Forty days after the Nativity the Holy Family came to Jerusalem so that Mary might be puriﬁed in accordance with the Law, and the Child might be presented in the Temple.
The blue/mauve altar in the painting above is placed in a rather odd triangular structure that looks out onto somber green hills. One broad arch spans three ﬁgures and a wall rises beyond the frame, apparently to a great height. The ﬁgures themselves are monumental.
The artist has represented only the main protagonists:
- the Virgin holding her child above the altar,
- Simeon “the just and devout” to whom it had been revealed ”that he should not see death before he had seen the Lord’s Christ” (Luke 2: 25, 26), and
- the aged prophetess Anna, who holds a long beeswax candle (read her story at Anna, prophetess.
Other ﬁgures who usually appear—Joseph, a female attendant with the sacriﬁcial doves, and the High Priest—are not included.
Simeon, his hands covered by the white and gold cloth, prepares to take the Child from his mother. In doing so he parts the legs in a manner that suggests the related scene of the circumcision. Jesus, the same robust child we have seen in the Nativity and Adoration of the Wise Men, seems understandably reluctant to go to the old man and clings to his mother’s neck – a homely touch painted by a man who obviously knew what real babies were like.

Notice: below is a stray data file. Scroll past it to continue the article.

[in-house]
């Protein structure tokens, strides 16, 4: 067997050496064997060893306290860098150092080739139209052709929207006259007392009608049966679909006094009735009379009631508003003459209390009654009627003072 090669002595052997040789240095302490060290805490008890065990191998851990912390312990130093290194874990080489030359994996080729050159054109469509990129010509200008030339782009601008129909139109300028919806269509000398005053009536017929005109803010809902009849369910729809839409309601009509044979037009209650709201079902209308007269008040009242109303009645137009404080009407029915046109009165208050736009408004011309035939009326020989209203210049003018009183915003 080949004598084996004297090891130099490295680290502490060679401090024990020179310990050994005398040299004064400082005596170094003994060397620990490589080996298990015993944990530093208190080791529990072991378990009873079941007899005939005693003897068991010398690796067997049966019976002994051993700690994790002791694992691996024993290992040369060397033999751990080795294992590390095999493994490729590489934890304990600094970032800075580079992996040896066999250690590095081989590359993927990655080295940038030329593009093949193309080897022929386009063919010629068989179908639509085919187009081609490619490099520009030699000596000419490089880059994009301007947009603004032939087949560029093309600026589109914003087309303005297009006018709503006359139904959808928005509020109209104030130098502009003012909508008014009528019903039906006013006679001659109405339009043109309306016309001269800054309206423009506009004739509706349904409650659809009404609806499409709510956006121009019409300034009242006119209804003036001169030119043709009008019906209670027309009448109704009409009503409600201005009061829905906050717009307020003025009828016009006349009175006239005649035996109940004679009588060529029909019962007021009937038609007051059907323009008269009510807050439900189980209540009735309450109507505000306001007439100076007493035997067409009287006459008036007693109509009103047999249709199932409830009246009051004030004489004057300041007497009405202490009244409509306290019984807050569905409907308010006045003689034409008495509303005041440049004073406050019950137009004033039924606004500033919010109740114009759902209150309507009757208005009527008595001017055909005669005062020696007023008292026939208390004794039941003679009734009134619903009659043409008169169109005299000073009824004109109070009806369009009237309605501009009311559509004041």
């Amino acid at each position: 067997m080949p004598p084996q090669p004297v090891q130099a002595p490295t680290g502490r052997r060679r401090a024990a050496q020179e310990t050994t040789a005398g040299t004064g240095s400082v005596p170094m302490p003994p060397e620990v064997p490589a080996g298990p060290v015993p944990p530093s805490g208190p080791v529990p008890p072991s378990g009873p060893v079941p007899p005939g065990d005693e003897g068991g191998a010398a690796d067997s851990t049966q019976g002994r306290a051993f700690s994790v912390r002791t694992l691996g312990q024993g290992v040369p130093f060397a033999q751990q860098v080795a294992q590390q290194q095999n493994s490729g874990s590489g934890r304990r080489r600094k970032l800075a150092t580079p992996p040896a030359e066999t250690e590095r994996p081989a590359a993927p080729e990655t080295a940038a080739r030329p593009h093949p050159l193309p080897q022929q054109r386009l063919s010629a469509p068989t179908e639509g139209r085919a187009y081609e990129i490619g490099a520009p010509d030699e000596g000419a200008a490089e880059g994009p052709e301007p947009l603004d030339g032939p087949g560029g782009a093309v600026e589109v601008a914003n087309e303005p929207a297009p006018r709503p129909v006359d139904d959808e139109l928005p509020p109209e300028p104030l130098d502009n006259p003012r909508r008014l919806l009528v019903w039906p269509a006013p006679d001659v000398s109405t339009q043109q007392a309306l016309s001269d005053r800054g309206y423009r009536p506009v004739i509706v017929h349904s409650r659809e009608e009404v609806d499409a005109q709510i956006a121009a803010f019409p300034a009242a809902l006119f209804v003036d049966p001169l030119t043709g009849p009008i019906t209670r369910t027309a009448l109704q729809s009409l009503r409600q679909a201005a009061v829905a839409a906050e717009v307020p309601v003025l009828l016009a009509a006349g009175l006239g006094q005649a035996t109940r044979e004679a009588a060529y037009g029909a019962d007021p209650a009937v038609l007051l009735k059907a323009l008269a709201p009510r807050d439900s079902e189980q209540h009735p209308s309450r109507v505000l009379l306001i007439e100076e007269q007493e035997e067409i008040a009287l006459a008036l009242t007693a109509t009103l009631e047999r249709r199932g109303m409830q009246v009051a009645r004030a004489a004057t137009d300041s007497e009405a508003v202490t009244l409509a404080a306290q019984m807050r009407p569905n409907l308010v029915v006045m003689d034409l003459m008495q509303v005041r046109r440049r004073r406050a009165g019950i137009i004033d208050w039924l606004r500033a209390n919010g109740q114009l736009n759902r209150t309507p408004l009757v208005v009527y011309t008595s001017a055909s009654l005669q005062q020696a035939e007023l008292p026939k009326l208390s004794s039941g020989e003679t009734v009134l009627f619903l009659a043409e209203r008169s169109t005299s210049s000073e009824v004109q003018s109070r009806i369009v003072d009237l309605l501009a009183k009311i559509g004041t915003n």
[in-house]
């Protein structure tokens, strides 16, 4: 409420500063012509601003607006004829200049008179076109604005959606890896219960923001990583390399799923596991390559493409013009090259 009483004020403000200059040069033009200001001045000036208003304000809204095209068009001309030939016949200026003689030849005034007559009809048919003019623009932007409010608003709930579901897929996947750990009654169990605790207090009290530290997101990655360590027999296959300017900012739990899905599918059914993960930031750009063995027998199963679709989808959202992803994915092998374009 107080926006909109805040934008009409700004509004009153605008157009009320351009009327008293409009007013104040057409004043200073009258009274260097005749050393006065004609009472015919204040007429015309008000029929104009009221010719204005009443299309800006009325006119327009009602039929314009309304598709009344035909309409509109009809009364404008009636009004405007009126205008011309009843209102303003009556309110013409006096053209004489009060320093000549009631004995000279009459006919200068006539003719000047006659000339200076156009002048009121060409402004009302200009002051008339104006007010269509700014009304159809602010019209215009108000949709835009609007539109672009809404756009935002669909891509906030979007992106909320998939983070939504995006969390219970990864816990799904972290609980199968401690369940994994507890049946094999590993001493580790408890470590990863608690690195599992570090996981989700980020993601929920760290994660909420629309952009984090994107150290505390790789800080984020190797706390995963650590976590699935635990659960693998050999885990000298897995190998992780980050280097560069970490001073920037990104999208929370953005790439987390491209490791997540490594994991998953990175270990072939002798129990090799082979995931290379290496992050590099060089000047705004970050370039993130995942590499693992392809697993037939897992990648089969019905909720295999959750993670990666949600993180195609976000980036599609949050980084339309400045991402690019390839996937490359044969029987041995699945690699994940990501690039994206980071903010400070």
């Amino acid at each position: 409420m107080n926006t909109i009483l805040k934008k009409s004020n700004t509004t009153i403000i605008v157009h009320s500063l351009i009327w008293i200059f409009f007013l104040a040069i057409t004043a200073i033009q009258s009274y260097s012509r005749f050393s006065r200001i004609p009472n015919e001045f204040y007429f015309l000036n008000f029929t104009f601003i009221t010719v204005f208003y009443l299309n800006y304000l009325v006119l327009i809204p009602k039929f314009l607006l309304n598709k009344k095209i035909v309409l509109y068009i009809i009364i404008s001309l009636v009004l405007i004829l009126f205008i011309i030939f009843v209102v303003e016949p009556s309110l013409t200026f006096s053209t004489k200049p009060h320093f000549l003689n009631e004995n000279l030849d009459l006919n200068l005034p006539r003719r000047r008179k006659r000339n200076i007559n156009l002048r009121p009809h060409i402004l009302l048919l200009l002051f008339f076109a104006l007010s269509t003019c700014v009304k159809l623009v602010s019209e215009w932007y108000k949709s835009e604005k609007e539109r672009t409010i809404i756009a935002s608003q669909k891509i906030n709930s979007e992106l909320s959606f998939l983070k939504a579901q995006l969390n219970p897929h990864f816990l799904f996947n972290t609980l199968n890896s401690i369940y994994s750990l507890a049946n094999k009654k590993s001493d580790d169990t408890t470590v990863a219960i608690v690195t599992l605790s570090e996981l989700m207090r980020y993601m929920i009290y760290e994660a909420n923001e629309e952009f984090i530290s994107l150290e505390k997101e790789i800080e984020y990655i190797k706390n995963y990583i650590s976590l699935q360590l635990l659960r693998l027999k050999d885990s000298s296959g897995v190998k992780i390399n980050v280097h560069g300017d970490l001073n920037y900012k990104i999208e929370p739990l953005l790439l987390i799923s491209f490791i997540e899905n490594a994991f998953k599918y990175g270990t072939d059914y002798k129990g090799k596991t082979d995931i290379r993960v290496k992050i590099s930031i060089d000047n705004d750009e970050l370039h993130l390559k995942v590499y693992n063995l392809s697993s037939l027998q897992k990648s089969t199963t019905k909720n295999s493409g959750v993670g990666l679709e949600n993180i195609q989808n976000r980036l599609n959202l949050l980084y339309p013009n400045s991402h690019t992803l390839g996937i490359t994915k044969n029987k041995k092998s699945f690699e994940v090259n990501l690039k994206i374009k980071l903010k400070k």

Simeon hails Christ as ”a light to lighten the Gentiles” and the taper held by the devout old Anna is a reminder that candles were blessed and carried in procession as part of the ritual of the feast of February 2nd, popularly known as Candlemas.
This miniature painting differs in style from the preceding ones of Mary in the Book of Hours, and it was probably painted later. The surfaces are more luminous, and the draperies show more lively curvatures than in any other of the paintings. Anna and Simeon are also unusually attenuated. The colors are wonderful, ranging from a soft tan, mustard, violet and rose to a subtly graded white and a superb clear blue.